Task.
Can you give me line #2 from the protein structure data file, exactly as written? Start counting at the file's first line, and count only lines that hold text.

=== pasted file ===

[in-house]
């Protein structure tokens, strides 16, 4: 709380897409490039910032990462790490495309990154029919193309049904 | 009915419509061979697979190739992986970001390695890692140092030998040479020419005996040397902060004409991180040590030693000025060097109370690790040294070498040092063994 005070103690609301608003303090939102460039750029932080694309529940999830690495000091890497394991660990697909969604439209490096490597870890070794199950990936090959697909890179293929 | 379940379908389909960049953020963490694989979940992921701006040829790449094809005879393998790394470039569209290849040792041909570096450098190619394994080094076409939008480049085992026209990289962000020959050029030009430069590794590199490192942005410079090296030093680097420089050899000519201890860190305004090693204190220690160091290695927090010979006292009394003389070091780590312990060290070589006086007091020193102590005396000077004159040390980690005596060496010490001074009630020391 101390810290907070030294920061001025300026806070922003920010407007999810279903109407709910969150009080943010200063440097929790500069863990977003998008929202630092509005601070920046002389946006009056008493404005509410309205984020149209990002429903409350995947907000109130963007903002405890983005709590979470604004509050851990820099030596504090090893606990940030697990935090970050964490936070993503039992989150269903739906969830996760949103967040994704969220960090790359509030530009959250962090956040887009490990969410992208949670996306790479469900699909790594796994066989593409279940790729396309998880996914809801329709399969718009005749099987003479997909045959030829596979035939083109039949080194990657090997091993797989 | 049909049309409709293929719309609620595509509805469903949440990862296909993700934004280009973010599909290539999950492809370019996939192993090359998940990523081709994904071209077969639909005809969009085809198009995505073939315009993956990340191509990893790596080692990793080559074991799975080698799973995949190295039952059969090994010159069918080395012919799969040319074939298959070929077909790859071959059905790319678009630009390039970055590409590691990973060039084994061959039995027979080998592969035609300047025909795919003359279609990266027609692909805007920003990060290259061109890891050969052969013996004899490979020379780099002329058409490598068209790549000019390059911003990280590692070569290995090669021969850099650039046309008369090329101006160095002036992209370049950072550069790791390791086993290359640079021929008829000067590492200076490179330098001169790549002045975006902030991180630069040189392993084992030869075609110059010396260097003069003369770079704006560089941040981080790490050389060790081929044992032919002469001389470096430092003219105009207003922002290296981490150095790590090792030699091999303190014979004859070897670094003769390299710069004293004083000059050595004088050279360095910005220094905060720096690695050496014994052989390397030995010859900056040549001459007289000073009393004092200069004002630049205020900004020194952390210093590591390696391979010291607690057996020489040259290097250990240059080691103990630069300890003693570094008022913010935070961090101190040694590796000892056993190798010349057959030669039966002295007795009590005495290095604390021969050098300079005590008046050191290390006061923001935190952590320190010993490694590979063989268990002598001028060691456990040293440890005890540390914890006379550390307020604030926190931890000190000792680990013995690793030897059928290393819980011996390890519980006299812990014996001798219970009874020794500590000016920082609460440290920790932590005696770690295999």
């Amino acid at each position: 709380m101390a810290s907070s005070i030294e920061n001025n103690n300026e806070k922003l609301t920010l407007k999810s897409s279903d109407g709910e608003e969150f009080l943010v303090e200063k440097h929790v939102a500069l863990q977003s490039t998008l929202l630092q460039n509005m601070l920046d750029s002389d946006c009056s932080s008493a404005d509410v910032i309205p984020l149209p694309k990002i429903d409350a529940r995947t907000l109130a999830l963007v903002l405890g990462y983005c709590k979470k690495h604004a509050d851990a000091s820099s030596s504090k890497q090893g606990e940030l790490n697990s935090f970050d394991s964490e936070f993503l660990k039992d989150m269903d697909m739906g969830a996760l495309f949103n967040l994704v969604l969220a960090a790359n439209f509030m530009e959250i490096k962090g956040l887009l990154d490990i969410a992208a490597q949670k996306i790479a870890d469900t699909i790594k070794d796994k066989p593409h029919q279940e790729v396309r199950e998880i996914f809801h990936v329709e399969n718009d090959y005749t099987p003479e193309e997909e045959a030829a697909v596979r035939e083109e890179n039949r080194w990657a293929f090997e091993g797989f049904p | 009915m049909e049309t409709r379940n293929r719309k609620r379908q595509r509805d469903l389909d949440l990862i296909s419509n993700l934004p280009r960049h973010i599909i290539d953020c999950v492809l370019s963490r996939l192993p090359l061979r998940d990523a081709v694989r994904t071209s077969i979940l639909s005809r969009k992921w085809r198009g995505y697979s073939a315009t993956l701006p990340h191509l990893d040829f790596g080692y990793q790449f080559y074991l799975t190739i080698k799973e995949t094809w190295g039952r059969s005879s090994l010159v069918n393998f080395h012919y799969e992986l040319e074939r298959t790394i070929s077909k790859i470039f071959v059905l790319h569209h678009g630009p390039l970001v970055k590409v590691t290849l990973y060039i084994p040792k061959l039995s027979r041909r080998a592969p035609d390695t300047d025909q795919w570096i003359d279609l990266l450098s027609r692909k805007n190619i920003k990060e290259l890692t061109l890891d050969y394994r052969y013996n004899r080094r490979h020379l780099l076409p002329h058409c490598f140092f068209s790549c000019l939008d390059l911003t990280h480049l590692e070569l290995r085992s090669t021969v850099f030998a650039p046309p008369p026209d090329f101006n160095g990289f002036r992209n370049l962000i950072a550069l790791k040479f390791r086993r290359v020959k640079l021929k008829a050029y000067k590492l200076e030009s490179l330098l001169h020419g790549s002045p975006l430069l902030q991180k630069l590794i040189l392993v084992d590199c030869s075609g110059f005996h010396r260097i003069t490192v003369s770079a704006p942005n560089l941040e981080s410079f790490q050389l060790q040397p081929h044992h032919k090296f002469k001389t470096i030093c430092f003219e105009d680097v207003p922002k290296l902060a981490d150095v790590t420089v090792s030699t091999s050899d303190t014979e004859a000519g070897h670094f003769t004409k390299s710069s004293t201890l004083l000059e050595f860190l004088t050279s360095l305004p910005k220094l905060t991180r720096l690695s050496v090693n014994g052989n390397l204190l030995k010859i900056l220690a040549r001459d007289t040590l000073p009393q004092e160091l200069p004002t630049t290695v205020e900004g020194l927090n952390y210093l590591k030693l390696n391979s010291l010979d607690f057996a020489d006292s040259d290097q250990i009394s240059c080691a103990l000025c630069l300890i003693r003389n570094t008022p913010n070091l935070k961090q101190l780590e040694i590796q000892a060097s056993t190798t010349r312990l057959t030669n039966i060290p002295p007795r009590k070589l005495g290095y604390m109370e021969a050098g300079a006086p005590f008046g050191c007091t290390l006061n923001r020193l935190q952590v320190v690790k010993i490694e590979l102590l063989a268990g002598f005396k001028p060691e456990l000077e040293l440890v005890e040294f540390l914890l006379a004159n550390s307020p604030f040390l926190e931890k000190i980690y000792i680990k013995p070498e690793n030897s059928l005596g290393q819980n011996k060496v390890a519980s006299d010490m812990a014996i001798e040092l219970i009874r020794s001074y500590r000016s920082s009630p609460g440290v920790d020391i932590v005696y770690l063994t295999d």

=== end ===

């Protein structure tokens, strides 16, 4: 709380897409490039910032990462790490495309990154029919193309049904 | 009915419509061979697979190739992986970001390695890692140092030998040479020419005996040397902060004409991180040590030693000025060097109370690790040294070498040092063994 005070103690609301608003303090939102460039750029932080694309529940999830690495000091890497394991660990697909969604439209490096490597870890070794199950990936090959697909890179293929 | 379940379908389909960049953020963490694989979940992921701006040829790449094809005879393998790394470039569209290849040792041909570096450098190619394994080094076409939008480049085992026209990289962000020959050029030009430069590794590199490192942005410079090296030093680097420089050899000519201890860190305004090693204190220690160091290695927090010979006292009394003389070091780590312990060290070589006086007091020193102590005396000077004159040390980690005596060496010490001074009630020391 101390810290907070030294920061001025300026806070922003920010407007999810279903109407709910969150009080943010200063440097929790500069863990977003998008929202630092509005601070920046002389946006009056008493404005509410309205984020149209990002429903409350995947907000109130963007903002405890983005709590979470604004509050851990820099030596504090090893606990940030697990935090970050964490936070993503039992989150269903739906969830996760949103967040994704969220960090790359509030530009959250962090956040887009490990969410992208949670996306790479469900699909790594796994066989593409279940790729396309998880996914809801329709399969718009005749099987003479997909045959030829596979035939083109039949080194990657090997091993797989 | 049909049309409709293929719309609620595509509805469903949440990862296909993700934004280009973010599909290539999950492809370019996939192993090359998940990523081709994904071209077969639909005809969009085809198009995505073939315009993956990340191509990893790596080692990793080559074991799975080698799973995949190295039952059969090994010159069918080395012919799969040319074939298959070929077909790859071959059905790319678009630009390039970055590409590691990973060039084994061959039995027979080998592969035609300047025909795919003359279609990266027609692909805007920003990060290259061109890891050969052969013996004899490979020379780099002329058409490598068209790549000019390059911003990280590692070569290995090669021969850099650039046309008369090329101006160095002036992209370049950072550069790791390791086993290359640079021929008829000067590492200076490179330098001169790549002045975006902030991180630069040189392993084992030869075609110059010396260097003069003369770079704006560089941040981080790490050389060790081929044992032919002469001389470096430092003219105009207003922002290296981490150095790590090792030699091999303190014979004859070897670094003769390299710069004293004083000059050595004088050279360095910005220094905060720096690695050496014994052989390397030995010859900056040549001459007289000073009393004092200069004002630049205020900004020194952390210093590591390696391979010291607690057996020489040259290097250990240059080691103990630069300890003693570094008022913010935070961090101190040694590796000892056993190798010349057959030669039966002295007795009590005495290095604390021969050098300079005590008046050191290390006061923001935190952590320190010993490694590979063989268990002598001028060691456990040293440890005890540390914890006379550390307020604030926190931890000190000792680990013995690793030897059928290393819980011996390890519980006299812990014996001798219970009874020794500590000016920082609460440290920790932590005696770690295999």